Hawaii State Income Tax Overview

The Hawaii Department of Taxation is responsible for overseeing the assessment and collection of the state’s state income tax.  The Hawaii state income tax is assessed on residents of Hawaii, as well as others who earn income from a source based in Hawaii.  Hawaii state income tax requires the filing of a state income tax return, which is separate from the tax return filed with the Internal Revenue Service (IRS) for federal income tax.

Following are frequently asked questions about Hawaii state income taxes, including who have to file, filing dates, and tax rates.  If you are looking for additional information about federal income and tax returns, visit our “Tax Relief” page.

Who has to file an income tax return for Hawaii state income tax?

Every individual doing business in Hawaii during a given tax year must file a state income tax return for that tax year, even if the individual does not receive taxable income as a result of that business.  “Doing business” refers to any activity engaged in for the purpose of receiving an economic benefit.

In addition, every individual receiving gross income above the following amounts must file a return:

Individual Under Age 65

Filing Status Gross Income of
Married filing separately $3,040
Single or legally separated $3,040
Single, head of household $3,960
Qualifying widow(er) with a dependent child $5,040
Married couple filing jointly $6,080

Individual Age 65 or Older

Filing Status Gross Income of
Married filing separately $4,080
Single or legally separated $4,080
Single, head of household $5,000
Qualifying widow(er) with a dependent child $6,080
Married couple filing jointly, one is 65 or older $7,120
Married couple filing jointly, both are 65 or older $8,160

A resident is taxed on income from all sources.  A resident is someone who maintains a domicile in Hawaii or who resides in Hawaii for other than a temporary or transitional purpose.  An individual who spends more than 200 days of a given tax year in Hawaii is deemed to be a resident of Hawaii, unless the individual can present evidence to the contrary.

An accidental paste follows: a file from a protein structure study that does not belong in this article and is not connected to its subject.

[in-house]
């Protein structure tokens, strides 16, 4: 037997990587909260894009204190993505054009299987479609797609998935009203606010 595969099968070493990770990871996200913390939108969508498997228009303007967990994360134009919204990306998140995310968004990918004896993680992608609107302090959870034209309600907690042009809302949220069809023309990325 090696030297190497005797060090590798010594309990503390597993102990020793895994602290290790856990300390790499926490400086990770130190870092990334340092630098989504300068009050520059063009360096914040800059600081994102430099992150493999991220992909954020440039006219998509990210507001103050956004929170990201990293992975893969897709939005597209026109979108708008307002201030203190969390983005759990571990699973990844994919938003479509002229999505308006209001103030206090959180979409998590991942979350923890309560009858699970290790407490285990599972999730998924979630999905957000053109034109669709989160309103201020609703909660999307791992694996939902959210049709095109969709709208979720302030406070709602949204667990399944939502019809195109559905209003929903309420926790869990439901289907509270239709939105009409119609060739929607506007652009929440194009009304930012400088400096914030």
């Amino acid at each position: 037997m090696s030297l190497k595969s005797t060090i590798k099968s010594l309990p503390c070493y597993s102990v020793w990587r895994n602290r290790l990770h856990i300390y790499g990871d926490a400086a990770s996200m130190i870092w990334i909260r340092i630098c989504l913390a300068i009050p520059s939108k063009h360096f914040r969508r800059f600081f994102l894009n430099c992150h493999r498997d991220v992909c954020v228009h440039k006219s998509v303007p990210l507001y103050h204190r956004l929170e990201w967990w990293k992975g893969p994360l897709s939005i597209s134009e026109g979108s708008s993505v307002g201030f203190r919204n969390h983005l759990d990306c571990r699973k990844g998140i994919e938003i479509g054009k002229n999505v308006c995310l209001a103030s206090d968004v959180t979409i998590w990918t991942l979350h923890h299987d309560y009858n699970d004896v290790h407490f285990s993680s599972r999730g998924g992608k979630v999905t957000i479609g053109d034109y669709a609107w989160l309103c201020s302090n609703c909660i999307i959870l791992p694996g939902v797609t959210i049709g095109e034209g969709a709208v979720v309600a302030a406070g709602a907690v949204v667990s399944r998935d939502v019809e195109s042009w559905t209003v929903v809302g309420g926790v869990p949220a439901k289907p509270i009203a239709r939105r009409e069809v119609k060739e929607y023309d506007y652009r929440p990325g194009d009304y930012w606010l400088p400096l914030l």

A non-resident is taxed on income from Hawaii-based sources.  A non-resident is an individual who is in Hawaii for a temporary or transitional purpose and whose permanent domicile is outside of Hawaii.

A part-year resident is taxed on all income while residing in Hawaii and on only Hawaii-based income while residing outside of Hawaii.  Those who move to or from the state during a tax year are the most common example of people who would be considered a part-year resident.

What is the tax rate that Hawaii imposes on income?

Hawaii state income tax is based on rates noted in the table below:

At Least Less Than Rate

$0

$2,400

1.4%

$2,401

$4,800

3.2%

$4,801

$9,600

5.5%

$9,601

$14,400

6.4%

$14,401

$19,200

6.8%

$19,201

$24,000

7.2%

$24,001

$36,000

7.6%

$36,001

$48,000

7.9%

48,001

-

8.25%

When is the filing deadline for Hawaii state income tax?

Hawaii state income tax is due on April 20 of the year following the tax year.  When April 20 falls on a weekend or holiday, state income taxes must be filed by the first non-holiday weekday thereafter.

You may obtain an automatic extension of time to file using Form N-101A.  Hawaii does not accept the automatic extension obtained for federal income tax purposes under Federal Form 4868.  In addition, note that the extension is only of time to file, not an extension of time to pay any tax liability due.

How can I receive help in completing my Hawaii state income taxes?

If you call the telephone number located at the top of this page, you can provide general information so that a tax attorney who has experience with Hawaii personal tax laws and returns can contact you.  He can answer your questions and help you complete both your state and federal income tax returns.